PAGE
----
A French couple who were caught with 40kg (90lb) of Sardinian sand in their car could face up to six years in jail.
They say they wanted to take the sand home as a “souvenir” and did not realize they had committed an offence.
Sardinia’s famed white sand is considered a public good and it is strictly forbidden to remove it from the island.
For years, residents have complained about the theft of natural assets including sand.
The couple face a jail term of between one and six years for the crime of theft with the aggravating circumstance of having stolen an asset of public utility.
Under a 2017 law, the trade in sand, pebbles and shells is illegal, and usually punishable with fines of up to €3,000 ($3,330; £2,750).
Police discovered the sand crammed into 14 plastic bottles taken from the beach in Chia, southern Sardinia, in the trunk of an SUV belonging to the couple.
They were about to board a ferry in Porto Torres heading to Toulon, France, reports say.
In 1994, access to the renowned pink beach on Budelli island to the north-east of Sardinia was banned amid concerns about its future.
The authorities are concerned as several tonnes of the island’s precious sand disappear every year.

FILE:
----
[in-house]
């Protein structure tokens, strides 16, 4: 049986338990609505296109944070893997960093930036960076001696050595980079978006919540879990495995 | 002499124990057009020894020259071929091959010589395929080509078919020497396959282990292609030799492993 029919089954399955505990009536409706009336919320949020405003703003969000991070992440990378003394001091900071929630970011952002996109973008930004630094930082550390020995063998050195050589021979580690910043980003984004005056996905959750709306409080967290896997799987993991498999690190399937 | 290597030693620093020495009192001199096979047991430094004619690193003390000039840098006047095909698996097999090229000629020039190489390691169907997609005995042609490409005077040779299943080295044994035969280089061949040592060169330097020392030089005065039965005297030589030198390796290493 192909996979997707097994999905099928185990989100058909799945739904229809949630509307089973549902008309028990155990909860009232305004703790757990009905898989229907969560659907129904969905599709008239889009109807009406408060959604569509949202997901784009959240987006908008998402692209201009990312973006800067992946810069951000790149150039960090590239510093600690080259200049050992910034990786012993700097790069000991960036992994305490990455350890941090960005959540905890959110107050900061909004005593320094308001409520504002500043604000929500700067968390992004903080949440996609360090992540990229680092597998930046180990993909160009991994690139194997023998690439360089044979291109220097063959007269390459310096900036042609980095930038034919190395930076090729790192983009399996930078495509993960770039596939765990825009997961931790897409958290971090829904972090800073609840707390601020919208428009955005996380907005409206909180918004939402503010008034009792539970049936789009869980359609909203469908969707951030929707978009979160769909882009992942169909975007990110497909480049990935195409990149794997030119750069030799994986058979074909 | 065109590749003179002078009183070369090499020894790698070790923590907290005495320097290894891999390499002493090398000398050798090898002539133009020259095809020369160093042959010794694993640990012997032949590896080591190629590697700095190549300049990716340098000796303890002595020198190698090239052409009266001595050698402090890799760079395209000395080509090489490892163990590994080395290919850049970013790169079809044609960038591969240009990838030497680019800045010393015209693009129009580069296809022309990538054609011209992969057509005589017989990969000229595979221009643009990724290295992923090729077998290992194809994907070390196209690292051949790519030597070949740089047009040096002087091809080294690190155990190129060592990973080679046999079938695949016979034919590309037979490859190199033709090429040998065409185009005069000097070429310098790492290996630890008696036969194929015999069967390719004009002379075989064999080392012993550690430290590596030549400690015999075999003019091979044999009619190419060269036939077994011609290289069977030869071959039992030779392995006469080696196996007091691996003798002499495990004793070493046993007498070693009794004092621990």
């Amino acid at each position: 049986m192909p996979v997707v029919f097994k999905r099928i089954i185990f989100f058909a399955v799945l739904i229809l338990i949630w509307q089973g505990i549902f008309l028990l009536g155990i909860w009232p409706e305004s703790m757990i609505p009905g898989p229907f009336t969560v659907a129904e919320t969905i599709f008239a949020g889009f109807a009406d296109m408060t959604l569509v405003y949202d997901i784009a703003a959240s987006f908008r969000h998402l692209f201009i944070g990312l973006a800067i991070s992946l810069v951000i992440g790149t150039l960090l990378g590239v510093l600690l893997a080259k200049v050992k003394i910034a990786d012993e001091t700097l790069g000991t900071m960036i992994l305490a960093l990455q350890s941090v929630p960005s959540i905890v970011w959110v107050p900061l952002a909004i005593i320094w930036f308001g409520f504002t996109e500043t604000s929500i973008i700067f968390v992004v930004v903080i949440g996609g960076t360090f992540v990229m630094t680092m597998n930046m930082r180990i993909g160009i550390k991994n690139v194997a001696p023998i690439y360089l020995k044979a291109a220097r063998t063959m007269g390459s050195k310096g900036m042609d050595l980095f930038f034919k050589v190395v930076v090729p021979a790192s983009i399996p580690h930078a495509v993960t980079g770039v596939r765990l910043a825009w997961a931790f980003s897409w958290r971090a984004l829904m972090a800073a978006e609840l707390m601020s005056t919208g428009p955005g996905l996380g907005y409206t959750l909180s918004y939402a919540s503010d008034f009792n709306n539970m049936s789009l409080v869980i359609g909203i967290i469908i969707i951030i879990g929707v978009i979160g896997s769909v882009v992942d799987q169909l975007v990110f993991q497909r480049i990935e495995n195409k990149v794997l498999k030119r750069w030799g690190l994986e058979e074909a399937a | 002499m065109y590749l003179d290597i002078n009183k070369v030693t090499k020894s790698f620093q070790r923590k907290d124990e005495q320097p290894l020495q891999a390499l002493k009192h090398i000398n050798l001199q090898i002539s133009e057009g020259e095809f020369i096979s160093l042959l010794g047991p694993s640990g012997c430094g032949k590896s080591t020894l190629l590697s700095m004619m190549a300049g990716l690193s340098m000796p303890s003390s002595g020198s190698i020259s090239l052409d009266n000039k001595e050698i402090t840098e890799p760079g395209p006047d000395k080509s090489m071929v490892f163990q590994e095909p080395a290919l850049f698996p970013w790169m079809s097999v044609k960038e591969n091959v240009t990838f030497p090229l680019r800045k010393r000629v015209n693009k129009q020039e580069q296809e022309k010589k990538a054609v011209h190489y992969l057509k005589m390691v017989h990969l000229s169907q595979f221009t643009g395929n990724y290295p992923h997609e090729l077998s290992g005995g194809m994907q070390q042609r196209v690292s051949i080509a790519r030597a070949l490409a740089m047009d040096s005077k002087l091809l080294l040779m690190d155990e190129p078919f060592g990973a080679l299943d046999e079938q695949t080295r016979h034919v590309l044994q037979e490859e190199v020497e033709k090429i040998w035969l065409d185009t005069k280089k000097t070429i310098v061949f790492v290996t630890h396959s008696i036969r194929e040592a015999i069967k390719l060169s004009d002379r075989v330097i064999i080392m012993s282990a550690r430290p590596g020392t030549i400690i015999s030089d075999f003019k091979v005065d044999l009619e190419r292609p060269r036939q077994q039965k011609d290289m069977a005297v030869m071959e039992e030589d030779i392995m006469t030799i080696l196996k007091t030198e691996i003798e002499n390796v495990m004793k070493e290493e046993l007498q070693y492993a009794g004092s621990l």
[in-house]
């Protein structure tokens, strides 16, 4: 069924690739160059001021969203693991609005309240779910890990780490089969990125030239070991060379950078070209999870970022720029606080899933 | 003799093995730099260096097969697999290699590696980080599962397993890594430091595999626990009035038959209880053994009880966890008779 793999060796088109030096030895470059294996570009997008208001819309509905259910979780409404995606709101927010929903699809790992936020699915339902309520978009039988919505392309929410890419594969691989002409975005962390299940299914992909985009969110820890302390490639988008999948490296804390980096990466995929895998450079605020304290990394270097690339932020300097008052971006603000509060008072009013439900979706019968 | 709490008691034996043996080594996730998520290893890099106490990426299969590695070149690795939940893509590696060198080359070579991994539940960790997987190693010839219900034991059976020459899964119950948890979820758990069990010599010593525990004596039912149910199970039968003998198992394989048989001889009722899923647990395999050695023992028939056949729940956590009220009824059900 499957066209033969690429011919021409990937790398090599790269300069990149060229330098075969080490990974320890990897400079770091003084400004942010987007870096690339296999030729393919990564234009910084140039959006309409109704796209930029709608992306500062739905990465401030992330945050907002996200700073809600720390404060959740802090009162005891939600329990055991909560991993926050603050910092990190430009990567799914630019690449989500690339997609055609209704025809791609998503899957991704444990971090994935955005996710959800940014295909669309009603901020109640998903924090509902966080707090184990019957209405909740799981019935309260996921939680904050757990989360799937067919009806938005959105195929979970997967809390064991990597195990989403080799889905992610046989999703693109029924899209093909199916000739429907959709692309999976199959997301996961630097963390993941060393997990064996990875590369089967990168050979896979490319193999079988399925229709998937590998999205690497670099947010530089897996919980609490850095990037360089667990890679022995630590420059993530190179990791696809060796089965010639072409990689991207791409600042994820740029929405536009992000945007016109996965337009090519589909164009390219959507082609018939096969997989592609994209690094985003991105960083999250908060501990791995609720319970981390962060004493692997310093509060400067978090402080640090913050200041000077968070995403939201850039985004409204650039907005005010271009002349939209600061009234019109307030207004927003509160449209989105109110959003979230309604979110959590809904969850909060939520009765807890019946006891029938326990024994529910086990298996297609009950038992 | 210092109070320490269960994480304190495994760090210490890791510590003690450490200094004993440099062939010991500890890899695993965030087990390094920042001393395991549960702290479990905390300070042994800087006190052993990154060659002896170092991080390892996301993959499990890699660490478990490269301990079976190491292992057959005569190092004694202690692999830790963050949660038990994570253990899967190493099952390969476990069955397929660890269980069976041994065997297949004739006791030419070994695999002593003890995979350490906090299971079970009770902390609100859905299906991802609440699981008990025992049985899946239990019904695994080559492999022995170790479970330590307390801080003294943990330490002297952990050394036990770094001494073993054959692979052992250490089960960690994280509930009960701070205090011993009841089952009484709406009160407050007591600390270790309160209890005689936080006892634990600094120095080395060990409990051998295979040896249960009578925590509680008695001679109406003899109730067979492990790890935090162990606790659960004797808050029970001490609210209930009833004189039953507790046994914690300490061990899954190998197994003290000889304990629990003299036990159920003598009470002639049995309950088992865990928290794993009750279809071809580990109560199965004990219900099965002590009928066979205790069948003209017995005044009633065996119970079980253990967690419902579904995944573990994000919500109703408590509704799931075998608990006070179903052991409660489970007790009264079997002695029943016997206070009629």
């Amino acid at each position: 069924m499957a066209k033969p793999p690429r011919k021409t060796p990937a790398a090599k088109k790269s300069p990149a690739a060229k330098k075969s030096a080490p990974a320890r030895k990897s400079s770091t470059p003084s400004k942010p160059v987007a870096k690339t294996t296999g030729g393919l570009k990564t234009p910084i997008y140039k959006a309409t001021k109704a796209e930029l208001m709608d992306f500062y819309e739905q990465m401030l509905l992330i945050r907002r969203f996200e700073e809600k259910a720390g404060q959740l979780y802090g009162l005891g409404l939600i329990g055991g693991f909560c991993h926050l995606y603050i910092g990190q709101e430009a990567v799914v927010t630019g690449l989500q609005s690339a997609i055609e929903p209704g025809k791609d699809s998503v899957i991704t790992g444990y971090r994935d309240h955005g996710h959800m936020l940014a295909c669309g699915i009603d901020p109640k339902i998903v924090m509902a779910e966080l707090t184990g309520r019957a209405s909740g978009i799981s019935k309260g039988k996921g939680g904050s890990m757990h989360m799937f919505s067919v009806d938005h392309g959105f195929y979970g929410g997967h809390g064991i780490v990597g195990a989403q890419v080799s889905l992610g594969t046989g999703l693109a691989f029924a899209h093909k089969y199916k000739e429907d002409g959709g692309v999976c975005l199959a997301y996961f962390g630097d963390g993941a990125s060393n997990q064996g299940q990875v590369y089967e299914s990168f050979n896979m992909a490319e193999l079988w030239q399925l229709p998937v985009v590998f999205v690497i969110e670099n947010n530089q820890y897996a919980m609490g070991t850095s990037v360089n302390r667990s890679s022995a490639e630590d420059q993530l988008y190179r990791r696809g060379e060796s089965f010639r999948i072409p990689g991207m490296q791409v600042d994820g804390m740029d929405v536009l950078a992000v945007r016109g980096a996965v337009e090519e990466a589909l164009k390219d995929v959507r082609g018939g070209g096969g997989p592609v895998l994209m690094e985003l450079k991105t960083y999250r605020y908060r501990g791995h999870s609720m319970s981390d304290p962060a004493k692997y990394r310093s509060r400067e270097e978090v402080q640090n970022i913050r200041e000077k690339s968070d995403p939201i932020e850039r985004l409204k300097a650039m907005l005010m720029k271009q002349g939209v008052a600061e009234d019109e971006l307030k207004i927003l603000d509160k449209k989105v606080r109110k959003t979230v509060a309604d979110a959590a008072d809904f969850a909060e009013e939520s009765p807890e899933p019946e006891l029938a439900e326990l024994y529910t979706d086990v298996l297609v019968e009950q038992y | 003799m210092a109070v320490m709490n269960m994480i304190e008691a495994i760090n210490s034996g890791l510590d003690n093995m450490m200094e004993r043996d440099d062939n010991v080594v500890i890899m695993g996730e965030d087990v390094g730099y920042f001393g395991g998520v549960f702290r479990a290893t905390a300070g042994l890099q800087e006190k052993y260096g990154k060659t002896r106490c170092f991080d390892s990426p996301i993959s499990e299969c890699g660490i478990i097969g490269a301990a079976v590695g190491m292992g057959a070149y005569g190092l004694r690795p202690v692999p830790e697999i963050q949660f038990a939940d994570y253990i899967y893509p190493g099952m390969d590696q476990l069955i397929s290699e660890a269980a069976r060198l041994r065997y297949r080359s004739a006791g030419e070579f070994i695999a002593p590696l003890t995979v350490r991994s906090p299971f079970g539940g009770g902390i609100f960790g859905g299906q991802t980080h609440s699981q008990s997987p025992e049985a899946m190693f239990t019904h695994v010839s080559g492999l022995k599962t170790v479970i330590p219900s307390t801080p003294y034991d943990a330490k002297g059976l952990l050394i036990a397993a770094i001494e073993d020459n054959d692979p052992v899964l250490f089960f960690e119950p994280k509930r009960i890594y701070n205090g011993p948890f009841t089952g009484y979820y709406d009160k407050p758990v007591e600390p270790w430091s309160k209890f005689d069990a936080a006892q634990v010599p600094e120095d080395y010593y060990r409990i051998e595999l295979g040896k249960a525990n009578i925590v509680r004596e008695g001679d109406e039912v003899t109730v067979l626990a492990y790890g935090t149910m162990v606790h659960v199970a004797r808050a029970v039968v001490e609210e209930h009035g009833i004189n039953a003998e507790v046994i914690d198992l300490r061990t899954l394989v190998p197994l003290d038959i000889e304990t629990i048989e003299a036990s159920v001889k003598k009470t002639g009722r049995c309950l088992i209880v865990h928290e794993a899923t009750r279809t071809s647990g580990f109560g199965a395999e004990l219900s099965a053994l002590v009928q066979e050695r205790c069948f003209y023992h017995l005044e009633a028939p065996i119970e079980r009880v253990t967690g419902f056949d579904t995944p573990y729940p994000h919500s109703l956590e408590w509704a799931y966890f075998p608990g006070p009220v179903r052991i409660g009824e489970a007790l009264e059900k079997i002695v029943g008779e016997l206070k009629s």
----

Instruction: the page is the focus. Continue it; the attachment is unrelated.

“Sandy beaches are one of the main attractions of Sardinia. There are two threats: one is due to erosion, which is partly natural and partly induced by the increasing sea level due to climate change; the second is sand stealing by tourists,” Pierluigi Cocco, a resident of the Sardinian capital, Cagliari, and environmental scientist, told the BBC.
“Only a fraction of the tourists visiting Sardinia spend their time digging up to 40kg of sand each. But if you multiply half that amount times 5% of the one million tourists per year, in a few years that would contribute significantly to the reduction of beaches – the main reason why tourists are attracted by the island of Sardinia.”
Tourists, mainly Europeans and including some Italians, bottle the sand up to then auction on online sites.